No MS Security Issues In December? Think Again!

By Larry Seltzer  |  Posted 2003-12-11 Print this article Print

December is shaping up as a troubled month for Windows security. Two significant bugs have popped up, and if Microsoft sticks to their schedule the problems will fester unaddressed for a long time.

Microsoft is claiming that there will be no security updates in December, but its beginning to look like there should be. Two significant problems have crept up in the past week and theyre serious enough that Microsoft should rethink its monthly schedule plans. The first problem involves a new way for attackers to breach network defenses in order to exploit known will be exploited in the real world very quickly, and Microsoft should endeavor to fix it as soon as possible. This vulnerability has been patched for a while. At the same time, when Microsoft issued the patch it also listed measures users could take in lieu of the patch to protect themselves, and it appears that these measures are inadequate. An alternate vector is available, and might also allow for very fast attacks of large numbers of systems, a la the Slammer worm from earlier this year. In addition, theres is a particular problem in Internet Explorer which allows a malicious coder to make it appear as if the user is viewing a different Web site than they actually are viewing. The bug involved the use of a feature of Uniform Resource Identifiers (browser addresses) that is more often abused than used legitimately used: the @ character.
When an @ is part of the domain in a Web address, the browser treats the string to the left of it as a user name to fill in any userid prompts, and everything on the right side as the domain name. This is perfectly legitimate syntax. Click here for the actual standard document about URIs.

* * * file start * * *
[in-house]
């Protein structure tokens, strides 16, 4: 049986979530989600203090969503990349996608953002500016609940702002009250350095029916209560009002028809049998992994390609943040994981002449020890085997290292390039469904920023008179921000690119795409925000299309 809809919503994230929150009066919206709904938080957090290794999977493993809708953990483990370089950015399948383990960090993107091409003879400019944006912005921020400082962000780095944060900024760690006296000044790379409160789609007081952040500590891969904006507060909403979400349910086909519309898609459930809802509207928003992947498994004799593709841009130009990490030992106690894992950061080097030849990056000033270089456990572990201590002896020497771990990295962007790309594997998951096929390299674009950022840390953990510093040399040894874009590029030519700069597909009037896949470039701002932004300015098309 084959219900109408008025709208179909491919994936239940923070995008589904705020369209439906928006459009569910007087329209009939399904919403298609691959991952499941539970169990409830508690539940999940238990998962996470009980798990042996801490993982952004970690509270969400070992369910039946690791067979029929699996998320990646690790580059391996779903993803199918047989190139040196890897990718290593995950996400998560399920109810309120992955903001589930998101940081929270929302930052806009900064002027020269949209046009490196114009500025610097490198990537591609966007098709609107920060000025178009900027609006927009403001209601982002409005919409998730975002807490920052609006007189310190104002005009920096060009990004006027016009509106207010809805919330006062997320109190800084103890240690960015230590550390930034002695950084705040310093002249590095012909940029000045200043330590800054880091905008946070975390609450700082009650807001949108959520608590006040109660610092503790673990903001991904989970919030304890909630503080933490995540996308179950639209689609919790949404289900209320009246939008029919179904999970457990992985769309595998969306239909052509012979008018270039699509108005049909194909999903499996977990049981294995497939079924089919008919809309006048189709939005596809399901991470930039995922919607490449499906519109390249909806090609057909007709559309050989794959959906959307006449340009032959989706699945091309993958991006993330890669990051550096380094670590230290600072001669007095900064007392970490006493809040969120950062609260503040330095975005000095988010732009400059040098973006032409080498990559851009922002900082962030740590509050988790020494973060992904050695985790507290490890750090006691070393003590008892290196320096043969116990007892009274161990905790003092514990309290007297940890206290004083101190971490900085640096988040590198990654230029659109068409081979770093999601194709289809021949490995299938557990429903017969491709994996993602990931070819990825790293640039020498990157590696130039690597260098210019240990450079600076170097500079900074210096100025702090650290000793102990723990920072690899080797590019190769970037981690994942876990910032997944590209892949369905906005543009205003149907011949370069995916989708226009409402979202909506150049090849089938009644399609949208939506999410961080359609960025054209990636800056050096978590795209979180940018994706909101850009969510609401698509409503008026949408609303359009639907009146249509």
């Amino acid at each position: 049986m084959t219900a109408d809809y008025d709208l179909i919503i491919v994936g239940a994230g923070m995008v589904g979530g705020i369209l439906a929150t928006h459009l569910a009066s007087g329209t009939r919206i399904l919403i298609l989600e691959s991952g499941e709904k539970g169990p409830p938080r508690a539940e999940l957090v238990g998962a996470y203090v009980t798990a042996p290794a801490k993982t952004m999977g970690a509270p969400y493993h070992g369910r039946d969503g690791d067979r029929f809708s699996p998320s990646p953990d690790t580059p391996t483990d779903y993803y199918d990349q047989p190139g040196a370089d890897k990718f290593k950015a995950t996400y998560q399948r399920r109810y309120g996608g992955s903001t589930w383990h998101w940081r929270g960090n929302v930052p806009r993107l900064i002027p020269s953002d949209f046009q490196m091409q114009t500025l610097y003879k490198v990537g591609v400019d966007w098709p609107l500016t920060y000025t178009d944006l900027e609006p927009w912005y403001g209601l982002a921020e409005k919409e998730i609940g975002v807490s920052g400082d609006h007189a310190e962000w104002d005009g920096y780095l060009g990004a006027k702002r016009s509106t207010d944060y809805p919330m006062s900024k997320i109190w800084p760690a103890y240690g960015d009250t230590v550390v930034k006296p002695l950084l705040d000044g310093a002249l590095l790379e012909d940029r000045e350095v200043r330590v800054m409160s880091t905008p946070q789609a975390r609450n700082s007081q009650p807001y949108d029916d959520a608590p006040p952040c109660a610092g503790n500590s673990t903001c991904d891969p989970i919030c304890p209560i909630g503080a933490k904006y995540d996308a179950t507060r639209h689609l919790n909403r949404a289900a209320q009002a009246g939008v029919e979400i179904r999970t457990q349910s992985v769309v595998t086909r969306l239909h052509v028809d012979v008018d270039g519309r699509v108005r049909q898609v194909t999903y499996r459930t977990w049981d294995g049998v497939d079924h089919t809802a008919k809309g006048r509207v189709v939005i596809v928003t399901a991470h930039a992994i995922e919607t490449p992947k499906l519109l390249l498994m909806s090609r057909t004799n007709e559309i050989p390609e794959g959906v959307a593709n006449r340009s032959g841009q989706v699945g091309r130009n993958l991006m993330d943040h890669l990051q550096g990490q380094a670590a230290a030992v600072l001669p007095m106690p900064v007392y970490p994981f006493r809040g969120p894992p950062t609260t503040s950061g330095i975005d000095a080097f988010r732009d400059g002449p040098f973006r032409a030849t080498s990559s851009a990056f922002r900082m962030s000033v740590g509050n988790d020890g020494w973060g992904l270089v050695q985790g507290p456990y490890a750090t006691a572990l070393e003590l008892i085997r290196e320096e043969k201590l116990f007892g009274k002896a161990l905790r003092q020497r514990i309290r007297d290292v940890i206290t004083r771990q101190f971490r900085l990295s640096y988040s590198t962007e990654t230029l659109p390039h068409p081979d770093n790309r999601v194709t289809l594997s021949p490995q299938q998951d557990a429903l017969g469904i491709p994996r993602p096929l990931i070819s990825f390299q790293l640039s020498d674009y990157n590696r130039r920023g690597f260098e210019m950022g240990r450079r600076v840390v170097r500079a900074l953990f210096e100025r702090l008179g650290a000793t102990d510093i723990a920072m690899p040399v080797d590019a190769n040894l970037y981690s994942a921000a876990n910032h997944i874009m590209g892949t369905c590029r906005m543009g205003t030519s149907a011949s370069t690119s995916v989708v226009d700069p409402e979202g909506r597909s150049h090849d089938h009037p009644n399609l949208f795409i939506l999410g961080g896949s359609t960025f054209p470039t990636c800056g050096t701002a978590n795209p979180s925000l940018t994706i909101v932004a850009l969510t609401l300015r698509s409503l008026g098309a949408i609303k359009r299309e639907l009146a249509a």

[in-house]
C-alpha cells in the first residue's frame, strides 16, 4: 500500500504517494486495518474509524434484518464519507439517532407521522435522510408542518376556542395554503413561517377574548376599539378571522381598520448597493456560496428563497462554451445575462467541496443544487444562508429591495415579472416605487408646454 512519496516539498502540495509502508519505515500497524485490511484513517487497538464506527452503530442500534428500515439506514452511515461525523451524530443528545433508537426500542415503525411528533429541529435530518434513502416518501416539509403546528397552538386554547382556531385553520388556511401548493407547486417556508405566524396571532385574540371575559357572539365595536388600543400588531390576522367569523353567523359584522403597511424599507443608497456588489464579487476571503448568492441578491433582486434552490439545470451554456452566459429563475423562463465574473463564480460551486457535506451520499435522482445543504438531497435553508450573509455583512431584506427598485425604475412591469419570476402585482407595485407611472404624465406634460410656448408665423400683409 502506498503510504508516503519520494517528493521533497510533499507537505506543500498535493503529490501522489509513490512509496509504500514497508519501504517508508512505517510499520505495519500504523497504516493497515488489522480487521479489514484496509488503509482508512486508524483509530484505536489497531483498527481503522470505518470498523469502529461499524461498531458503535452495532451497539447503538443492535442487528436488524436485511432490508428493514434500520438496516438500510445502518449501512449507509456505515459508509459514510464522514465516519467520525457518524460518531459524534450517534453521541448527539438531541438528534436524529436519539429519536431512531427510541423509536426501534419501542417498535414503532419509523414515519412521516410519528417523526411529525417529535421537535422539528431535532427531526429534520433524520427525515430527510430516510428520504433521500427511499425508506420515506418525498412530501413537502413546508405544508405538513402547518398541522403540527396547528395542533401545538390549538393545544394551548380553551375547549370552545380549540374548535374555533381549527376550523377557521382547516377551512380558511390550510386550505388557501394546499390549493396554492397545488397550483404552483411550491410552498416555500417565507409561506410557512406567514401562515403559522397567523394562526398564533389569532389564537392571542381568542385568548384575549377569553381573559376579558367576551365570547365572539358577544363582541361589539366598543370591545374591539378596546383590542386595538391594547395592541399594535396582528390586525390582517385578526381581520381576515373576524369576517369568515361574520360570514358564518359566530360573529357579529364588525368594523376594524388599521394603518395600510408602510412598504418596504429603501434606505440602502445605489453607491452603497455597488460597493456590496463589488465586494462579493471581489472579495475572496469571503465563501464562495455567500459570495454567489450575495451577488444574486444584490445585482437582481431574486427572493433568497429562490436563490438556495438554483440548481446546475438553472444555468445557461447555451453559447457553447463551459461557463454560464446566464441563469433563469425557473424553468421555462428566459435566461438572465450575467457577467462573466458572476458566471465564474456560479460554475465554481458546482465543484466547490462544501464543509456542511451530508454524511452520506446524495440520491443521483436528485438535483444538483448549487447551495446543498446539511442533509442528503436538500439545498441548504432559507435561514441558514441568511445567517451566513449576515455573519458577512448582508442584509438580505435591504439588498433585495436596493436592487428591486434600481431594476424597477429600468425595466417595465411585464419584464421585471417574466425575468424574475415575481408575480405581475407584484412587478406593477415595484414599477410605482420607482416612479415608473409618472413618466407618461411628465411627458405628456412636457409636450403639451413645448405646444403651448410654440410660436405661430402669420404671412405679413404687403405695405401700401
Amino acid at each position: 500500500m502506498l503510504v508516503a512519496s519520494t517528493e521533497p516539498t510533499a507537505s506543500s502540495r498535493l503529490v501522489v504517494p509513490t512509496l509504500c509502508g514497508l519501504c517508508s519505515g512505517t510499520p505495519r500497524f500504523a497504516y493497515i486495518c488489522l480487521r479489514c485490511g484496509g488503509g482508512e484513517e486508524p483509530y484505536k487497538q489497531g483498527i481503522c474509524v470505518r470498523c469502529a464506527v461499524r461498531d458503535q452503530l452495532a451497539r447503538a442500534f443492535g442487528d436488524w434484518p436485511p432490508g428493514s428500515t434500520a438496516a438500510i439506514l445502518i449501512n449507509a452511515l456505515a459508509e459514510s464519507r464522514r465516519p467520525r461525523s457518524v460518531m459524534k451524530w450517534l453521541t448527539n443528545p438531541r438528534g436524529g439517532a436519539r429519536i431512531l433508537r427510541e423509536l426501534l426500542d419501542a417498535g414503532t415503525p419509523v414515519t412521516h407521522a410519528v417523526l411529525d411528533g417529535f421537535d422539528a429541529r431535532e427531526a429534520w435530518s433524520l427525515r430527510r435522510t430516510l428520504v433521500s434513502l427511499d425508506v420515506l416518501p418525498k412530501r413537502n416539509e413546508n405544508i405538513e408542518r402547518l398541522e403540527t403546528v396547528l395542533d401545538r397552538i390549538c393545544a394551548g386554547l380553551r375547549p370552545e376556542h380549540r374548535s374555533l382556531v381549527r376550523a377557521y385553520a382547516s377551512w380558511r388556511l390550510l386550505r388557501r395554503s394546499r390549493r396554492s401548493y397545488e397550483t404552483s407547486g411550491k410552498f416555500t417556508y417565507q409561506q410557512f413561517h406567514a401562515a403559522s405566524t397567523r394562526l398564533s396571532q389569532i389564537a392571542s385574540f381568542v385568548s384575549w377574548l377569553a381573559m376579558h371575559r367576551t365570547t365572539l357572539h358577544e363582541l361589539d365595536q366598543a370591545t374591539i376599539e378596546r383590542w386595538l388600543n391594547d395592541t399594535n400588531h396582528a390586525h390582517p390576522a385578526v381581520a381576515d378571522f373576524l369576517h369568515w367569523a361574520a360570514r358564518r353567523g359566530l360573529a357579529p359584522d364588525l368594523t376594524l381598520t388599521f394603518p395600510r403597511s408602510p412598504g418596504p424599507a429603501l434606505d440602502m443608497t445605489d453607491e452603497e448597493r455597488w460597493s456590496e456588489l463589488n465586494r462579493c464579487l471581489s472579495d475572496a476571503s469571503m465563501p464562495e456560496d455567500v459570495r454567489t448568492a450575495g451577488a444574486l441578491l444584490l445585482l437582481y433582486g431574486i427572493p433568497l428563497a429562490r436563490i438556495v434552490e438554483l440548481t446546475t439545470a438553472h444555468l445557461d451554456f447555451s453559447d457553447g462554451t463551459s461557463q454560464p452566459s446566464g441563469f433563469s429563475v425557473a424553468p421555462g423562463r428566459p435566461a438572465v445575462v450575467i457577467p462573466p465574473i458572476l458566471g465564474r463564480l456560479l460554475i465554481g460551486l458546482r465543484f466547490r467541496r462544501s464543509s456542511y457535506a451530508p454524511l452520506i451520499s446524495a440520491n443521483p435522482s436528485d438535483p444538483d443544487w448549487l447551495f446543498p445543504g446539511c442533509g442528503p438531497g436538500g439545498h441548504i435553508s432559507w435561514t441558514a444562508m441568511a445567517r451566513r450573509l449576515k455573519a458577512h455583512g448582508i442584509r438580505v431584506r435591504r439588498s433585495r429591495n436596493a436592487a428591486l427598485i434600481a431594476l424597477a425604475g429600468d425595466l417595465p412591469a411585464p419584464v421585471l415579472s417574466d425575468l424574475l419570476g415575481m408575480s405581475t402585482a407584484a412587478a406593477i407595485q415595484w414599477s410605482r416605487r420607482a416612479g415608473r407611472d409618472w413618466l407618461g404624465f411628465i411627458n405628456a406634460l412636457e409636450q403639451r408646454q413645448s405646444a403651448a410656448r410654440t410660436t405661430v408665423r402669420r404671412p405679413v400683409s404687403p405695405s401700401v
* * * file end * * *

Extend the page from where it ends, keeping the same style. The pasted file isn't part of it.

Next page: Obscuring the actual address.

Larry Seltzer has been writing software for and English about computers ever since—,much to his own amazement—,he graduated from the University of Pennsylvania in 1983.

He was one of the authors of NPL and NPL-R, fourth-generation languages for microcomputers by the now-defunct DeskTop Software Corporation. (Larry is sad to find absolutely no hits on any of these +products on Google.) His work at Desktop Software included programming the UCSD p-System, a virtual machine-based operating system with portable binaries that pre-dated Java by more than 10 years.

For several years, he wrote corporate software for Mathematica Policy Research (they're still in business!) and Chase Econometrics (not so lucky) before being forcibly thrown into the consulting market. He bummed around the Philadelphia consulting and contract-programming scenes for a year or two before taking a job at NSTL (National Software Testing Labs) developing product tests and managing contract testing for the computer industry, governments and publication.

In 1991 Larry moved to Massachusetts to become Technical Director of PC Week Labs (now eWeek Labs). He moved within Ziff Davis to New York in 1994 to run testing at Windows Sources. In 1995, he became Technical Director for Internet product testing at PC Magazine and stayed there till 1998.

Since then, he has been writing for numerous other publications, including Fortune Small Business, Windows 2000 Magazine (now Windows and .NET Magazine), ZDNet and Sam Whitmore's Media Survey.

Submit a Comment

Loading Comments...
Manage your Newsletters: Login   Register My Newsletters

Rocket Fuel